The Tempest doesn't, of course, fit so patly into this scheme. Certainly, Alonso is reunited with the son who he thought was dead. But The Tempest's emotional centre is more dispersed. In particular, it's dispersed to the early scene recounting when Prospero and Miranda escaped Naples together, and each is the other's salvation. At the end of the play the theme returns in Prospero's speech to the audience, where he asks for salvation in the form of a fair journey to Naples (or, it may be, New Place).


But. The errors of fitting one play to the shape of another.  These reflections centre us on the famous reunion:

  IMOGEN. Why did you throw your wedded lady from you?
    Think that you are upon a rock, and now
    Throw me again. [Embracing him]
  POSTHUMUS. Hang there like fruit, my soul,
    Till the tree die!

But Cymbeline, that "flamboyant oddity" as Donald Mackenzie puts it, can't be contained by this theme. Characteristically, the play carries on for another 300 rather less interesting lines, during which both Imogen and Posthumus have plenty to say.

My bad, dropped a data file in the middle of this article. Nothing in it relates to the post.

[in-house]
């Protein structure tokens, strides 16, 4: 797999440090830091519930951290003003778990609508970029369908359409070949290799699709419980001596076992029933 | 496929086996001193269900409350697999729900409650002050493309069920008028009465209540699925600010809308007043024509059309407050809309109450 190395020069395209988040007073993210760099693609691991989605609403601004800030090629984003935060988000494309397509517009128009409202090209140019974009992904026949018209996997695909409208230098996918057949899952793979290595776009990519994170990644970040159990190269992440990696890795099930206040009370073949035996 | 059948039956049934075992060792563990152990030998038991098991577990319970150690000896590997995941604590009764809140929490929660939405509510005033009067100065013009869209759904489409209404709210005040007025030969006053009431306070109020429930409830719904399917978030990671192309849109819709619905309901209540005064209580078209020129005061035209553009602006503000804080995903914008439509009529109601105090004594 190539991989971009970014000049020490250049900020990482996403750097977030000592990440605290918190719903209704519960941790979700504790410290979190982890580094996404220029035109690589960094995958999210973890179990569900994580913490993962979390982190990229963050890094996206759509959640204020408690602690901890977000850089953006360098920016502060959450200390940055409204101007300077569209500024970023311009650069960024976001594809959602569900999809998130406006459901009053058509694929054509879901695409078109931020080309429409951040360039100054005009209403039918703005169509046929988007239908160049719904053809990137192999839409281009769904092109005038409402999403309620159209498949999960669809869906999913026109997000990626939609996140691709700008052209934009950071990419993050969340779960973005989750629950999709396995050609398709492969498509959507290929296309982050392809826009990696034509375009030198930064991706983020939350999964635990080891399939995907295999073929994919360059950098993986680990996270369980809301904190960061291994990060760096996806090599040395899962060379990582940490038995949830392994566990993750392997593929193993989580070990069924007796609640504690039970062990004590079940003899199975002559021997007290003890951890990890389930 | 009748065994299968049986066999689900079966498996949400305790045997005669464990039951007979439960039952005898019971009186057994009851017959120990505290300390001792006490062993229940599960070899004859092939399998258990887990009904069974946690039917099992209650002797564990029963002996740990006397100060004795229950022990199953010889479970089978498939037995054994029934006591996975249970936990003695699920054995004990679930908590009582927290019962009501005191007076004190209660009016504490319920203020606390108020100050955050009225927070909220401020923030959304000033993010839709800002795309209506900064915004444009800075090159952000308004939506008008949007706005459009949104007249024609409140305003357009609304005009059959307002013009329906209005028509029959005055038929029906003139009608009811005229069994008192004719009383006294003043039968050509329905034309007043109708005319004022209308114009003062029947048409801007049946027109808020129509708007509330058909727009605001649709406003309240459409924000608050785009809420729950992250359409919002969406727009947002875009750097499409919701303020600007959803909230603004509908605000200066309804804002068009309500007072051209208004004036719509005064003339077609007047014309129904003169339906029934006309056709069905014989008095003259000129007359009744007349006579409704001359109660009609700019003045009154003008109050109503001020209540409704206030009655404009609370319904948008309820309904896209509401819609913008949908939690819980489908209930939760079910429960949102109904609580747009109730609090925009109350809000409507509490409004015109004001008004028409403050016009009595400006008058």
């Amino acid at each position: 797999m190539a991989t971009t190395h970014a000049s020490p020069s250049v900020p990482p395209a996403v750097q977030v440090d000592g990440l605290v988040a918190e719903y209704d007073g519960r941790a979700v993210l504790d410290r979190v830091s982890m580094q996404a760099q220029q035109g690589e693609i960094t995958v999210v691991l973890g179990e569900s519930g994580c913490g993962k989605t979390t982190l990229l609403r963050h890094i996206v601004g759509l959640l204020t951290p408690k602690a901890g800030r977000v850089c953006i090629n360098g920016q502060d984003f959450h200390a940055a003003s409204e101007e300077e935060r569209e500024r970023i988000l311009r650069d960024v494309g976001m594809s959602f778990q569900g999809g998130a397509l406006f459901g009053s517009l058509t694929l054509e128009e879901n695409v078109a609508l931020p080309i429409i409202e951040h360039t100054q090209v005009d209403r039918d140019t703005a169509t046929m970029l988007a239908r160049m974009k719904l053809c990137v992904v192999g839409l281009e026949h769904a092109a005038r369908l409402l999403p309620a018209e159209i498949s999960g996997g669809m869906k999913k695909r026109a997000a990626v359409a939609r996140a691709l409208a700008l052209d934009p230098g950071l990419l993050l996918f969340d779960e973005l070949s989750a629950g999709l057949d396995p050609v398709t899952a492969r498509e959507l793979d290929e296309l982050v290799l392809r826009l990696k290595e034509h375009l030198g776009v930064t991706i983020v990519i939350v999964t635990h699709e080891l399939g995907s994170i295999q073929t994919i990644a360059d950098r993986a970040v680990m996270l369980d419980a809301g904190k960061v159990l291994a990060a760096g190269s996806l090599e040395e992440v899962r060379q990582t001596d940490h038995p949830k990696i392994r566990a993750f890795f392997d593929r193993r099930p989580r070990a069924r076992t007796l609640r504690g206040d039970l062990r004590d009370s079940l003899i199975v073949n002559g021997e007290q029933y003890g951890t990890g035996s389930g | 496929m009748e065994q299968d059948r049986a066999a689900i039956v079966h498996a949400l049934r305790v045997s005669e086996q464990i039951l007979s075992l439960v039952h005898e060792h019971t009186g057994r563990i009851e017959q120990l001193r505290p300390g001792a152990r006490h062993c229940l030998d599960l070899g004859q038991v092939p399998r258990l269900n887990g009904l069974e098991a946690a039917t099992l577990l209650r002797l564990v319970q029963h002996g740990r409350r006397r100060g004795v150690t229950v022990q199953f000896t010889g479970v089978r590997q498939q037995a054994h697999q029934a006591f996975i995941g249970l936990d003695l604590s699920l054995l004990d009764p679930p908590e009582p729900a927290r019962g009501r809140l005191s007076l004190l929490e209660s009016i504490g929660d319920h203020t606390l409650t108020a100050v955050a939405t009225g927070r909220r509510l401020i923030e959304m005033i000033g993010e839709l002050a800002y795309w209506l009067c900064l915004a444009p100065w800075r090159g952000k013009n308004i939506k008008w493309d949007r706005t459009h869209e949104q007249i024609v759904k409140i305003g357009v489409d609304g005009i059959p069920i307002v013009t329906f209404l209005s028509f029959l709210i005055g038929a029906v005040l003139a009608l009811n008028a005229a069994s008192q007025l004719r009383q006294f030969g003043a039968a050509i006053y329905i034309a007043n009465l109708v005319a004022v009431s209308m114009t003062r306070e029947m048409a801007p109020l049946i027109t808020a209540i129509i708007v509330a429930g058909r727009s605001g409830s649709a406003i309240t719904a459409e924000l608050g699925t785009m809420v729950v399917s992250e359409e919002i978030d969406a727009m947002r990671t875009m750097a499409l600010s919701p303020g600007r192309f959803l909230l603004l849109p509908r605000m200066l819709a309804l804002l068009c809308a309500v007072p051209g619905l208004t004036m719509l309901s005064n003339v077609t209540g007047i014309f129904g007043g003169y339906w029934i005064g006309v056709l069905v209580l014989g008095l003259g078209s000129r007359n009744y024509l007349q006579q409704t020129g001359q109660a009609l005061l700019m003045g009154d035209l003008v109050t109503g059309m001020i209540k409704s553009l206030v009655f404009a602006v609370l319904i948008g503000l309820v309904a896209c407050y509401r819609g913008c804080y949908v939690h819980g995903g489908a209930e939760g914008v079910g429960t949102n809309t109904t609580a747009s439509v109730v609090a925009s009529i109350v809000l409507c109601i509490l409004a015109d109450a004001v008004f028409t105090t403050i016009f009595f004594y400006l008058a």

Posthumus' salvation cannot have quite the same poignancy as Pericles' or Leontes', because of the drastically shorter timescale.

Fruit is not really supposed to hang on a tree forever, it's meant to fall.  So Posthumus' line can be seen as limiting Imogen's potential, but the main point is that Posthumus's life will be fruitful so long as Imogen is with him. Indeed that Imogen really is his soul.